Bacterial Diseases of Fish

Bacterial Diseases of Fish

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Pseudomonas fluorescens

  • Causes pseudomonas septicemia mainly in general pond fish, seldom in salmonids
  • normally a secondary invader, hard to distinguish from Aeromonas septicemia, not a huge concern in fish
  • Agent: ubiquitous bacterium of soil, water, spoilage-vulnerable foods; G- rod motile via polar flagellum; grows @ 18-25oC; cytox positive, catalase positive, strict aerobe
  • culture: std media, round glistening colonies w/undulating edge, radial striations, easily seen green pigment under UV light (pseudomonas F agar)
  • Epizootiology: worldwide in fw/sw, all fish susceptible but mainly ww, problem for aquarium fish
  • reservoirs: mud and water; infected or carrier fish and others (frogs)
  • transmission: horizontal, no vertical
  • environment: stress, mainly elevated temps
  • Pathology: in catfish, largely hemorrhaging and necrosis of internal orgs, external lesions, loss of pigmentation; individuals can withstand large losses, bone exposure
  • Diagnosis: isolation from kidney on TSA or BHI; confirmation via serology no help
  • Control: remove stressor, drug therapy as with other G-(oxytet @50-75 mg/kg/f/day for 10 days); no vaccine yet


Aeromonas hydrophila (MAS)

  • Causes Motile Aeromonas Septicemia, often referred to as a complex of species, mainly affecting ww fish, opportunistic pathogen, can cause red-leg in frogs
  • Agent: taxonomy confused (more than 10 other species claimed); G- motile rod w/polar flagella; oxidase pos, catalase pos, glucose fermenter; virulence may be via endotoxin
  • culture: TSA, BHI; can grow at 4oC, but best at 18-25oC; white, circular, convex colonies, often confused w/Citrobacter
  • Epizootiology: worldwide in fw, all fw species susceptible (both ww and cw); others such as frogs, alligators, snails, shrimp and humans
  • reservoir: freshwaters w/high organic loads, usually in sewage, normal gut flora of healthy fish; diseased fish/frogs; survivors are carriers
  • transmission: horizontal only from intestinal tract, external lesions, through water, via external parasites
  • environment: stress from crowding, variable temps, changes in weather; rough handling, low DO, high organics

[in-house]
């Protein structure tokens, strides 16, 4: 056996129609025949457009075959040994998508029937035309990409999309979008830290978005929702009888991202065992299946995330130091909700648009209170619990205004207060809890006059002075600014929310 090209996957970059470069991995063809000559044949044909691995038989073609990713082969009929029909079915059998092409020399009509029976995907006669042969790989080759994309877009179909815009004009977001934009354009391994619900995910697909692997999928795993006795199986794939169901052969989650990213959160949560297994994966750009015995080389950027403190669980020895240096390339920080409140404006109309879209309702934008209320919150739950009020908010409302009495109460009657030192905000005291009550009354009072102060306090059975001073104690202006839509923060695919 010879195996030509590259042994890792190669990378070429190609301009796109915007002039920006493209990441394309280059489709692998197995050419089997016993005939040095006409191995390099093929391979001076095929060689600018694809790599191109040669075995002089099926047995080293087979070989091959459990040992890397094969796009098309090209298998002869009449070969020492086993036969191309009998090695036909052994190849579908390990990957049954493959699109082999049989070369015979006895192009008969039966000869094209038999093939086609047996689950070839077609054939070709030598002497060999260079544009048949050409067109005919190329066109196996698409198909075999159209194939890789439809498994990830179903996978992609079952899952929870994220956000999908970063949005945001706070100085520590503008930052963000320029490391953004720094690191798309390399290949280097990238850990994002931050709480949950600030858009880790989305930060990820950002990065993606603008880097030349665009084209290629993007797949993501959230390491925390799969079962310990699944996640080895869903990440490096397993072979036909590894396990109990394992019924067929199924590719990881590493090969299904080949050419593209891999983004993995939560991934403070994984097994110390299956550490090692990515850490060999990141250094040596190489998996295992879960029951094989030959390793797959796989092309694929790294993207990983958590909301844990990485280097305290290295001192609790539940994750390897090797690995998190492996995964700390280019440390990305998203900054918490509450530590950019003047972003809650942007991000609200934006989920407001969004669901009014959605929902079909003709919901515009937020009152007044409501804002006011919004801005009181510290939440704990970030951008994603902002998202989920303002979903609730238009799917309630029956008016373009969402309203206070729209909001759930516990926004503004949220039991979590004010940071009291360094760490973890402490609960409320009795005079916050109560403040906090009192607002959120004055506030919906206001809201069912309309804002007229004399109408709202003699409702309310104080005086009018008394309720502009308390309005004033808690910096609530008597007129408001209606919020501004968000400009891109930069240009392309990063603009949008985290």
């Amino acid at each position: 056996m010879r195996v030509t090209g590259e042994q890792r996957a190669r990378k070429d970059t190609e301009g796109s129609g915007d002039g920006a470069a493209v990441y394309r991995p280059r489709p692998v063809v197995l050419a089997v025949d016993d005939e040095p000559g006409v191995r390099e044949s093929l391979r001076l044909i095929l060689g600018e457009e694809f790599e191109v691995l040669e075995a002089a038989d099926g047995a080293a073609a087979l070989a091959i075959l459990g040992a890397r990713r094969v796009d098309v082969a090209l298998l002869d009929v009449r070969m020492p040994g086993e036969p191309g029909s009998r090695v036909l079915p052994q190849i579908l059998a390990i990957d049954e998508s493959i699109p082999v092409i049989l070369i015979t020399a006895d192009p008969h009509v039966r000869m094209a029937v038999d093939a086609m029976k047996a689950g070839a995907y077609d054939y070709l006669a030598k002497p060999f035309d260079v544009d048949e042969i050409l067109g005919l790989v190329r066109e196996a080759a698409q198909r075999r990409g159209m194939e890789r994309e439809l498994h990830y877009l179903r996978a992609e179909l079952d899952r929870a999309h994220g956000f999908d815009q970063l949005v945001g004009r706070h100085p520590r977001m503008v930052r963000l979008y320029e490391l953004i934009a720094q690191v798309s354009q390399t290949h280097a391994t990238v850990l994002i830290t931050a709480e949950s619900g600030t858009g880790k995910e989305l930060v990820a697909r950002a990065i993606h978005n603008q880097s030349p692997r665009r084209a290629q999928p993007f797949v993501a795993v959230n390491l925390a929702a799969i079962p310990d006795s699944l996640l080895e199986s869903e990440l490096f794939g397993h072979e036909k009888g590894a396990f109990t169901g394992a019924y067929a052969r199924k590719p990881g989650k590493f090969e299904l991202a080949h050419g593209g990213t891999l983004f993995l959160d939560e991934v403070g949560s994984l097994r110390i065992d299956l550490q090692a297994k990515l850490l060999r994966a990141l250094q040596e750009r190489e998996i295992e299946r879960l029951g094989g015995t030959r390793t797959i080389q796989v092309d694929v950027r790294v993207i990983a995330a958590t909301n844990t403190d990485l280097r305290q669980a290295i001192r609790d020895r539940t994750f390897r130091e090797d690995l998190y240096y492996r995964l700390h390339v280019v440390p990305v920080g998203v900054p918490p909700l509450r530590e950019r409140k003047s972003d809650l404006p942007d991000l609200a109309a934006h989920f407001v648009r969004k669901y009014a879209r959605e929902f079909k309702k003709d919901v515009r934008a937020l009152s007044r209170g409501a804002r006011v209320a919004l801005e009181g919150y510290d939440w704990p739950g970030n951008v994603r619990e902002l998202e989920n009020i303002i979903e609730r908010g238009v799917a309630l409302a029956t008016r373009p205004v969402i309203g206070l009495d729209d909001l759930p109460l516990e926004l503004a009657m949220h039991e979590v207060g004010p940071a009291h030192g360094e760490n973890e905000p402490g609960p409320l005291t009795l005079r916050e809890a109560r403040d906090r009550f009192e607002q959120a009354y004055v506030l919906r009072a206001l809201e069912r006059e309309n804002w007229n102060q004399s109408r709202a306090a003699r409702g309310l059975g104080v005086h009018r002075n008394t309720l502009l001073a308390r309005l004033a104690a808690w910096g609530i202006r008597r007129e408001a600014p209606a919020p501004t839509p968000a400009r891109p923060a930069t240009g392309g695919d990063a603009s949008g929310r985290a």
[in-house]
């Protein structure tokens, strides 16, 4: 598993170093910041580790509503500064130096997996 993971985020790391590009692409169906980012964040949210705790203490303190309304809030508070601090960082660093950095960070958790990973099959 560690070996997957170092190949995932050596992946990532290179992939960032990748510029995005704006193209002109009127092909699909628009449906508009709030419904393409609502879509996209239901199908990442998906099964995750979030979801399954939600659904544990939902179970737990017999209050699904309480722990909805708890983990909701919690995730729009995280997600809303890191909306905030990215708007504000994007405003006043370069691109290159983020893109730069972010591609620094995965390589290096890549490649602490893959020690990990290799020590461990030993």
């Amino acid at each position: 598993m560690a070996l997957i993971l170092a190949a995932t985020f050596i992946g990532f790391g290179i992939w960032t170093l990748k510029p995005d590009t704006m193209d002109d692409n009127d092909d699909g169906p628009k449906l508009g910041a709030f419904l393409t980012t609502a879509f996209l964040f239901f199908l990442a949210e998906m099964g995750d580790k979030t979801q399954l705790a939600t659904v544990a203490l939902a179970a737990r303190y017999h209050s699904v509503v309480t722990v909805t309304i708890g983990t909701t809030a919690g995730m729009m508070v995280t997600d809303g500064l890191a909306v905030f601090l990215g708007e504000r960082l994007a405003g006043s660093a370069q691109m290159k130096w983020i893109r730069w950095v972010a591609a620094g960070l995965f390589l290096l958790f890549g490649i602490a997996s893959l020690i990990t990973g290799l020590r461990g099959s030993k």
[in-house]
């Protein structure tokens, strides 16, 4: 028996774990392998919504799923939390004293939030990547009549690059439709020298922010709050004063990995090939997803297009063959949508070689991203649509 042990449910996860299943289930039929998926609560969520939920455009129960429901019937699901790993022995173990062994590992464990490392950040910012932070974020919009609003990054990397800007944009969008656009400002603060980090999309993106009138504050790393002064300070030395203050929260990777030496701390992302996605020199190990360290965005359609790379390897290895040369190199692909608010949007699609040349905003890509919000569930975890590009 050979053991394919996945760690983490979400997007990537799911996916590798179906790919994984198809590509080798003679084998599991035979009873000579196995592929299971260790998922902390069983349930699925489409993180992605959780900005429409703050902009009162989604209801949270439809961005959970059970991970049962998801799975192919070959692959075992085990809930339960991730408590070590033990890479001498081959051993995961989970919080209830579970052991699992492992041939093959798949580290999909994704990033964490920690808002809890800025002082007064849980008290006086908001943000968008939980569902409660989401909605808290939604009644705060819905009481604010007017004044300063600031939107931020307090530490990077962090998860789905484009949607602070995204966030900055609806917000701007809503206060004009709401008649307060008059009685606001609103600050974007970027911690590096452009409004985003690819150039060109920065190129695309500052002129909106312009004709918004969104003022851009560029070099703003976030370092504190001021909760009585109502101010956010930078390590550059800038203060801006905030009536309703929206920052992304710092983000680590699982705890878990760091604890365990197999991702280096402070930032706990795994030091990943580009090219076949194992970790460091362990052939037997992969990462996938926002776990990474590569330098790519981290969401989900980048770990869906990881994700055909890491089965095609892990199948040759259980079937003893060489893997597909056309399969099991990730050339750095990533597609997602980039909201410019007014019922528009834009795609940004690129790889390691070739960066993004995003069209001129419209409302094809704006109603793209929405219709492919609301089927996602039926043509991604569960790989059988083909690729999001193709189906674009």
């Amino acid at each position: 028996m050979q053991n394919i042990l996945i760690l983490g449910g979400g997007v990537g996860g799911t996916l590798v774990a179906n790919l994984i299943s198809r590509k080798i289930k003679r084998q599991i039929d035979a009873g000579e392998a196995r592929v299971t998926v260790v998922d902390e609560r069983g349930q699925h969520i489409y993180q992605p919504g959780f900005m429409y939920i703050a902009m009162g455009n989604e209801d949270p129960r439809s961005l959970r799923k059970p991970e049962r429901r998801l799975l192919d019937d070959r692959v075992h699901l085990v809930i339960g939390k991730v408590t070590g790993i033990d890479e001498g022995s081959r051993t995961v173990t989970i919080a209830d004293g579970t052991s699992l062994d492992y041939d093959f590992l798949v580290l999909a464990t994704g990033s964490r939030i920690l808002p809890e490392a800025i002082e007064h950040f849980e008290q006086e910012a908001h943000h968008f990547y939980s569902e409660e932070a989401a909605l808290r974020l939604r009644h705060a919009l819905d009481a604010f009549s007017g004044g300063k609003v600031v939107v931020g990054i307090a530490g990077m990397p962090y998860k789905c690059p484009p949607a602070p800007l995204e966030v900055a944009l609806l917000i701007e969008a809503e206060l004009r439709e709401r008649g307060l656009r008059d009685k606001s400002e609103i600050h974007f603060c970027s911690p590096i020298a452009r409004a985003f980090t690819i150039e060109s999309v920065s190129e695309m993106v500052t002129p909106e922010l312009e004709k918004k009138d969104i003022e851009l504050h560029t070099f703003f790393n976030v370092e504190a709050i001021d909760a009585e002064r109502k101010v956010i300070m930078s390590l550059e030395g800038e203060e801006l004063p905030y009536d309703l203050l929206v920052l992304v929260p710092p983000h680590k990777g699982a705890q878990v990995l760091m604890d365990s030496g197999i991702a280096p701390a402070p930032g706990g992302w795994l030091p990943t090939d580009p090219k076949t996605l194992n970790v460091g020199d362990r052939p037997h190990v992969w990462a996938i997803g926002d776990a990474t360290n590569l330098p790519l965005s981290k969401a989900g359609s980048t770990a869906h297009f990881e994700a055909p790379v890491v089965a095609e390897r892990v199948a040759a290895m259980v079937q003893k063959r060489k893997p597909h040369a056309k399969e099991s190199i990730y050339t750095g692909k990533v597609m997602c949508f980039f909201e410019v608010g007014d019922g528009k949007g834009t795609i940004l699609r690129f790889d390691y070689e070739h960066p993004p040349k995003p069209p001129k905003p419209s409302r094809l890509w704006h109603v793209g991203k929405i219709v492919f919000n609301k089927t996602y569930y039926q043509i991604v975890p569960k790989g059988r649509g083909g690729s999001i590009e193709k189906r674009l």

• External pathology: usually hemorraghia + necrosis or internal organs + necrotic lesions on skin/muscles = G- septicemias
  • superficial circular or greyish-red ulcerations
  • lesions around mouth similar to ERD
  • hemorrhaging of fins, exopthalmia
  • Internal pathology: swollen, soft kidney; petechiae of musculature, intestines free of food
  • Diagnosis: isolation from kidney into TSA or BHI
  • presumptive: G- motile rod, cytox +, ferments in glucose, no fluorescent pigment
  • confirmative: no serology, too many types
  • Control: prevention via good management, injection w/chloramphenicol, no vaccines; therapy via oxytet (50-75mg/kg fish/day for 10 days), chloramphenicol in Europe

Aeromonas salmonicida-furunculosis

  • First isolated from farmed trout in 1894
  • name of disease derived from boil-like lesions known as “furuncles” (not correct)
  • at one time very common, resulted in Furunculosis Committee in England
  • diminished as of late due to better mgmt
  • Agent: comes in three subspecies, the most common is salmonicida (produced pigment), G- nonmotile rod, bipolar staining
  • Culture: TSA/BHI, brown pigment in presence of TYR/PHE, grows well at 18-25oC, small white round raised convex colonies
  • Biochem: G-, oxidase +, non-motile, ferments glucose but no gas
  • Pathogenicity: both virulent and avirulent strains, produces endotoxin
  • Epizootiology: wherever salmonids are cultured in fw (besides Tasmania/NZ), entered Australia via goldfish, brook trout most susceptible
  • reservoirs: obligate fish pathogen, found in waters w/infected or carrier fish
  • transmission: primarily horizontal, contaminated water, eggs, carriers, equipment, clothing, surface of aquatic birds; no vertical demonstrated
  • pathogenesis: acute, subacute, chronic forms (dose, temp, host resistance, virulence of strain)
  • environment: severity increases w/temp, nutrition, handling stress
  • Diagnosis: look at hatchery history with disease; isolation easy from kidney into TSA, BHI;
  • presumptive: G-, non-motile rod, brown diffuseable pigment, oxidase +
  • definitive: serological (rapid slide agglutination, FAT)
  • Control: avoidance via clean water/fish; several vaccines on the market; selective breeding??
  • therapy: oxytet @ 50-75mg/kg fish/day for 10 days, sulfamerazine, sulfonamide (Romet)


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